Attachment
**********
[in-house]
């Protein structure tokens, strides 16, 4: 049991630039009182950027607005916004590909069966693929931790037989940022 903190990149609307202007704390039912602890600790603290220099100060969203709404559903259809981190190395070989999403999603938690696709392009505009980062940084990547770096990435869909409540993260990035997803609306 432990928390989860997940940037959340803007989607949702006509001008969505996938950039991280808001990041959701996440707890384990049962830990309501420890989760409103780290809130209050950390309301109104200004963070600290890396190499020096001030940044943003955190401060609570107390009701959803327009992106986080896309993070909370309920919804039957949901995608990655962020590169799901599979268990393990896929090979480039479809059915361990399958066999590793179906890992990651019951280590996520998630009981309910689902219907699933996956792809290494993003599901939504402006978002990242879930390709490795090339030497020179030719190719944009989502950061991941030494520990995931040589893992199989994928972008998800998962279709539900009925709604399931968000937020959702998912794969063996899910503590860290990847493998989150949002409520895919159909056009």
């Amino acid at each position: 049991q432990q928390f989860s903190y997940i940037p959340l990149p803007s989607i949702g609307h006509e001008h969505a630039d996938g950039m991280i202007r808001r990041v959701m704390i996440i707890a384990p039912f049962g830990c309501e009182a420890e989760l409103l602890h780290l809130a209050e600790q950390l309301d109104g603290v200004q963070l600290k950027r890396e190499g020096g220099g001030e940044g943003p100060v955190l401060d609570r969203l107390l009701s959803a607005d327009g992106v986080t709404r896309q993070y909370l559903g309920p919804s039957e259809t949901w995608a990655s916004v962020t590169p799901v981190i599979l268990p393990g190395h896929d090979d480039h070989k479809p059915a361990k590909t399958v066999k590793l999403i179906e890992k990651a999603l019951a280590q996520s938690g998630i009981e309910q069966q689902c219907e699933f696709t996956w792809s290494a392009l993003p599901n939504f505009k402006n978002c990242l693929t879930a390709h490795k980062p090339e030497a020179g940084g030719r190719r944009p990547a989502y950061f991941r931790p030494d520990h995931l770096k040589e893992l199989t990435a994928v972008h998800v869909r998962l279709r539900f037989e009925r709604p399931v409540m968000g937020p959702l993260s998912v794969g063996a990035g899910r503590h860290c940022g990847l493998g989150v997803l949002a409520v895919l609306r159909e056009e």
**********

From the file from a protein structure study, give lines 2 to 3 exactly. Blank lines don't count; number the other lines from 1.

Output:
């Protein structure tokens, strides 16, 4: 049991630039009182950027607005916004590909069966693929931790037989940022 903190990149609307202007704390039912602890600790603290220099100060969203709404559903259809981190190395070989999403999603938690696709392009505009980062940084990547770096990435869909409540993260990035997803609306 432990928390989860997940940037959340803007989607949702006509001008969505996938950039991280808001990041959701996440707890384990049962830990309501420890989760409103780290809130209050950390309301109104200004963070600290890396190499020096001030940044943003955190401060609570107390009701959803327009992106986080896309993070909370309920919804039957949901995608990655962020590169799901599979268990393990896929090979480039479809059915361990399958066999590793179906890992990651019951280590996520998630009981309910689902219907699933996956792809290494993003599901939504402006978002990242879930390709490795090339030497020179030719190719944009989502950061991941030494520990995931040589893992199989994928972008998800998962279709539900009925709604399931968000937020959702998912794969063996899910503590860290990847493998989150949002409520895919159909056009």
């Amino acid at each position: 049991q432990q928390f989860s903190y997940i940037p959340l990149p803007s989607i949702g609307h006509e001008h969505a630039d996938g950039m991280i202007r808001r990041v959701m704390i996440i707890a384990p039912f049962g830990c309501e009182a420890e989760l409103l602890h780290l809130a209050e600790q950390l309301d109104g603290v200004q963070l600290k950027r890396e190499g020096g220099g001030e940044g943003p100060v955190l401060d609570r969203l107390l009701s959803a607005d327009g992106v986080t709404r896309q993070y909370l559903g309920p919804s039957e259809t949901w995608a990655s916004v962020t590169p799901v981190i599979l268990p393990g190395h896929d090979d480039h070989k479809p059915a361990k590909t399958v066999k590793l999403i179906e890992k990651a999603l019951a280590q996520s938690g998630i009981e309910q069966q689902c219907e699933f696709t996956w792809s290494a392009l993003p599901n939504f505009k402006n978002c990242l693929t879930a390709h490795k980062p090339e030497a020179g940084g030719r190719r944009p990547a989502y950061f991941r931790p030494d520990h995931l770096k040589e893992l199989t990435a994928v972008h998800v869909r998962l279709r539900f037989e009925r709604p399931v409540m968000g937020p959702l993260s998912v794969g063996a990035g899910r503590h860290c940022g990847l493998g989150v997803l949002a409520v895919l609306r159909e056009e």